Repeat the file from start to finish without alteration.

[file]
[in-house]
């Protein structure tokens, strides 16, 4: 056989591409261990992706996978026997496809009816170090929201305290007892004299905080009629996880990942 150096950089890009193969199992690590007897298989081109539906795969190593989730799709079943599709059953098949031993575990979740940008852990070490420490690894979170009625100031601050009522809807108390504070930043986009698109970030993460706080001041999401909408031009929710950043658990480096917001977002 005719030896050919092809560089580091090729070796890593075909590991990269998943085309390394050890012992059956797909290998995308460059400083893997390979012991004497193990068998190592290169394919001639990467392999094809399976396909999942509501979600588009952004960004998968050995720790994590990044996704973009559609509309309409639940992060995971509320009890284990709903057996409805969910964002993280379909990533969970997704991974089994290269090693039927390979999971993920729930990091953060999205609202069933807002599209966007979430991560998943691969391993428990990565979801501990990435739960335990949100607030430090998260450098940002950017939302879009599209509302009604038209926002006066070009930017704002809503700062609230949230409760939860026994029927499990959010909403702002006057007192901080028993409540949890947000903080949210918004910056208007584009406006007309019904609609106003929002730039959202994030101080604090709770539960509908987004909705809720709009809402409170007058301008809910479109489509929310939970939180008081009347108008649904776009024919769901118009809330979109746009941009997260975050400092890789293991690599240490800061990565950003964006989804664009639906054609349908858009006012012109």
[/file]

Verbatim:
[in-house]
């Protein structure tokens, strides 16, 4: 056989591409261990992706996978026997496809009816170090929201305290007892004299905080009629996880990942 150096950089890009193969199992690590007897298989081109539906795969190593989730799709079943599709059953098949031993575990979740940008852990070490420490690894979170009625100031601050009522809807108390504070930043986009698109970030993460706080001041999401909408031009929710950043658990480096917001977002 005719030896050919092809560089580091090729070796890593075909590991990269998943085309390394050890012992059956797909290998995308460059400083893997390979012991004497193990068998190592290169394919001639990467392999094809399976396909999942509501979600588009952004960004998968050995720790994590990044996704973009559609509309309409639940992060995971509320009890284990709903057996409805969910964002993280379909990533969970997704991974089994290269090693039927390979999971993920729930990091953060999205609202069933807002599209966007979430991560998943691969391993428990990565979801501990990435739960335990949100607030430090998260450098940002950017939302879009599209509302009604038209926002006066070009930017704002809503700062609230949230409760939860026994029927499990959010909403702002006057007192901080028993409540949890947000903080949210918004910056208007584009406006007309019904609609106003929002730039959202994030101080604090709770539960509908987004909705809720709009809402409170007058301008809910479109489509929310939970939180008081009347108008649904776009024919769901118009809330979109746009941009997260975050400092890789293991690599240490800061990565950003964006989804664009639906054609349908858009006012012109």